1. How did you know about the CI scholarship?
Trizha: I was introduced to it when I took a class in CI. I expressed to my teacher how interested I am in studying Mandarin in China, and she told me that the CI does offer scholarships.
2. Why did you choose to apply for the CI scholarship?
Trizha: My Mandarin teacher recommended me the CI scholarship.
3. What type of CI scholarship did you apply?
Trizha: I applied for the one-year language study together with my sister.
4. Was the process for CI scholarship easy? If not, what were some difficulties?
Trizha: The application process is only a little tedious, but can be easily done. It is a six-step process online in Chinese, wherein the most challenging part is you have to write a 300 character essay about your Chinese educational background and your purpose for wanting to study in China.
Trizha: P.S. you need to pass both HSK3 and HSKK basic in order to qualify for the one-year study program.
5. Which school did you apply to? Where is it specifically located? How long did you stay? From when until when? How was your stay in that school?
Trizha: At first, my choices were Beijing Language and Culture University (BLCU) and Fudan University, but I got assigned to Huazhong University of Science and Technology (HUST) in Wuhan. I am currently still on the program since I started Sept 2015, and will end on April 2016.
Trizha: Actually, I like the school that I am in because the campus is nice and the environment is clean and fresh which is contrary to Wuhan’s smoggy atmosphere. The school also has a lot of flora and fauna which made it become known as the “Forest University”. Furthermore, the commute to and from the school is quite convenient as well.
6. Can you describe your learning experience from studying in China?
Trizha: If you’re lucky, you will be classmates with people who can’t speak English, which means you are forced to practice Chinese more. The teachers are excellent and they really speak in full Chinese. They seldom use English to explain something to us.
Trizha: To add to our learning, we were introduced to a tutoring program by a student organization, Students’ International Communication Association (SICA), where fellow students help you with Chinese for free. In fact, since many Chinese students here speak proficient English, they are able to communicate with us conveniently and teach us without any language barrier.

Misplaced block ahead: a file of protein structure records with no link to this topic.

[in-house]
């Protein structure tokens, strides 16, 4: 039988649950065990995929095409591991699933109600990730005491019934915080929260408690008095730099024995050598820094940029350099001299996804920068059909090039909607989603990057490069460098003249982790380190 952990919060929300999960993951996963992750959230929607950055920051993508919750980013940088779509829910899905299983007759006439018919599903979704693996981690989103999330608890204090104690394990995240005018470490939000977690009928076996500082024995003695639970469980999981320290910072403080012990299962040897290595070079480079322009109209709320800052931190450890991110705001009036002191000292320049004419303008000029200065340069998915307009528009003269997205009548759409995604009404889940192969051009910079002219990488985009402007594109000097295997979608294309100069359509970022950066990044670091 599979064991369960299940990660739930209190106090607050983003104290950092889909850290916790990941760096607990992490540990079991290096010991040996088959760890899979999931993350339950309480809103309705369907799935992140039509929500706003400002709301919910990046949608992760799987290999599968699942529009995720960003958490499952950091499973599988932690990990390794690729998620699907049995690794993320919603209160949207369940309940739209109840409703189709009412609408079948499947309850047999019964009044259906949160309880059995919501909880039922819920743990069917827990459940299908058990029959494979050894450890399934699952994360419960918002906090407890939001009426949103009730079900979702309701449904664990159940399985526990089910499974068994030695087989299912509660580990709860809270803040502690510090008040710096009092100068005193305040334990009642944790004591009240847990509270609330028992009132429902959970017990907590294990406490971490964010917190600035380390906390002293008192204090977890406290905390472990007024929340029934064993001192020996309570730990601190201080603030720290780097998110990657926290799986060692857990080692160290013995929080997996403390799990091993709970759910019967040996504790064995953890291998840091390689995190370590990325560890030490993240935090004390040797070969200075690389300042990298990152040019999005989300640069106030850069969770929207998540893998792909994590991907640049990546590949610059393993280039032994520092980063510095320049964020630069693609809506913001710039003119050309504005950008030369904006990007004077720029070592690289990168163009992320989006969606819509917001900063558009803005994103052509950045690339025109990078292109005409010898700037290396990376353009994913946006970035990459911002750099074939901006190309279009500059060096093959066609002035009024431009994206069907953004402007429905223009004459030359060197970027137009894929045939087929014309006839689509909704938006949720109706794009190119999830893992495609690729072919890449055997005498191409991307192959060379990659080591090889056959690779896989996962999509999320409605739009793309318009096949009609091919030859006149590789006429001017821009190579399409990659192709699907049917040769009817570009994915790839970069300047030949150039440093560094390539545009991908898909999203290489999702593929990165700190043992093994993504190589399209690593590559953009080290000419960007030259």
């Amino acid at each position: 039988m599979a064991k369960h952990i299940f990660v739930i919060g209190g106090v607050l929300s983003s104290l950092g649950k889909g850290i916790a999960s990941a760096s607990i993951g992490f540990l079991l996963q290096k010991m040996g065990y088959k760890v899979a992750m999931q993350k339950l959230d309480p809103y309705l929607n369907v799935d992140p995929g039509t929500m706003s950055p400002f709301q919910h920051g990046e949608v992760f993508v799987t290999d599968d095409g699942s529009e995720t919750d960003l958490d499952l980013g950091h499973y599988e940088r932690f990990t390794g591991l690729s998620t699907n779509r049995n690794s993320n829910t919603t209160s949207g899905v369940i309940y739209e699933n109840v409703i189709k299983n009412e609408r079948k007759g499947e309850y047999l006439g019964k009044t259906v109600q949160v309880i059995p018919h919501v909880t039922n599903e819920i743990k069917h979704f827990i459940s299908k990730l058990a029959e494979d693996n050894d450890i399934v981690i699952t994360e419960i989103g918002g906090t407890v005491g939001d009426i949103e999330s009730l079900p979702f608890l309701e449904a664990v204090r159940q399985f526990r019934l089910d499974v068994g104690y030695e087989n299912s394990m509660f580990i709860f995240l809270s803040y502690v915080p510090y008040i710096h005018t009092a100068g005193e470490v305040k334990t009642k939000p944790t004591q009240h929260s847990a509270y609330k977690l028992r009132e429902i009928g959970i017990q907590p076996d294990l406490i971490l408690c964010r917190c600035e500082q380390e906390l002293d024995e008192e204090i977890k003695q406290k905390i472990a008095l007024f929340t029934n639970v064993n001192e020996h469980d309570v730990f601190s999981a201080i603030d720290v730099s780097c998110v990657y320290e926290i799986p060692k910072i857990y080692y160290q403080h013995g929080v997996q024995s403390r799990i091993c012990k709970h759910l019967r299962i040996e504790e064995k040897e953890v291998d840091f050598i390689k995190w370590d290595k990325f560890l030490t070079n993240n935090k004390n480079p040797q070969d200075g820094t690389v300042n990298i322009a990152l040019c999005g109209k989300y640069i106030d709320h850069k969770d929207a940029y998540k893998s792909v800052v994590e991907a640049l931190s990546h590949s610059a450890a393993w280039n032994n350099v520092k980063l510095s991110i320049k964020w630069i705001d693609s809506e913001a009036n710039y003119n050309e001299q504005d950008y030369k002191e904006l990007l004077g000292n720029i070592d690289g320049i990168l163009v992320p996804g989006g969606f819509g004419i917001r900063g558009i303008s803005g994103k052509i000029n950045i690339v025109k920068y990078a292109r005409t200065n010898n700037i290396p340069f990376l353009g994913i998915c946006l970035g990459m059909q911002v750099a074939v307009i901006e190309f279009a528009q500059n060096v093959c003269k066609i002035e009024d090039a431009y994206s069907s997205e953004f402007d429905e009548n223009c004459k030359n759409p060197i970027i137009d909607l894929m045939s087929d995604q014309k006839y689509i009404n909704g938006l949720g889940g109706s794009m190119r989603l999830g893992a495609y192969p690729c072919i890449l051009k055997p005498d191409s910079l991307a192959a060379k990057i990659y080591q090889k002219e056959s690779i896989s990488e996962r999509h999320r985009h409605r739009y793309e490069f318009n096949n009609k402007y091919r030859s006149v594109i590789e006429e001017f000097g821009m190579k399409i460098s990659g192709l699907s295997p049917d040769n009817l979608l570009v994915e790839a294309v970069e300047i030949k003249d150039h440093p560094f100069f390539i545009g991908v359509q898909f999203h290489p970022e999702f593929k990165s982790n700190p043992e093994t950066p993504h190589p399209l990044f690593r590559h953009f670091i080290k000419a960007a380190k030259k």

7. Apart from the studying, what other experiences can you share to us?
Trizha: Apart from the studying, I enjoy meeting people from different cultural backgrounds. In our class, we have Americans, Spanish, Ukranians, French, Koreans and Africans (Côte d’Ivoire & Madagascar), whom we became friends with as well.
8. Can you highlight your most unforgettable experience during your scholarship in China?
Trizha: Maybe the first day I arrived in China since there were some adjustments and problems with our dormitory. It was a bit rough at first.
9. What were your major challenges during your stay in China?
Trizha: The odd thing about China is that, when it comes to the language, tones are usually taught to be followed, but a lot of Chinese people actually don’t pronounce the right tones, depending on the region. So at the beginning, it was really a struggle to understand what the locals were saying. Though after listening to a lot of records and podcasts, I was able to pick up the common speech patterns, and then things eventually got easier. Furthermore, speaking is also something that I still need to work on, and I guess finding a language partner might be a good way to improve my speaking skills.
10. How did the CI scholarship affect you in your life?
Trizha: Despite the fact that I come from a traditional Filipino-Chinese background, a lot of Chinese traditions, attitudes, behaviors and social concepts are completely alien to me. Also, as a student from Manila, I have always been fed information from the Western perspective, and it feels as if this made my worldview somehow skewed and narrow. Perhaps this ironic circumstance is unique to our country–the most Westernized of all Asian countries.
Trizha: Right now, I find myself delighted that I am slowly able to read Chinese texts. I’m continuously seeking out for ways to broaden my understanding of things.
11. What advice will you give to those who are also interested in the CI scholarship?
Trizha: It is a life-changing experience so grab the opportunity, you have got nothing to lose.
(More pictures below)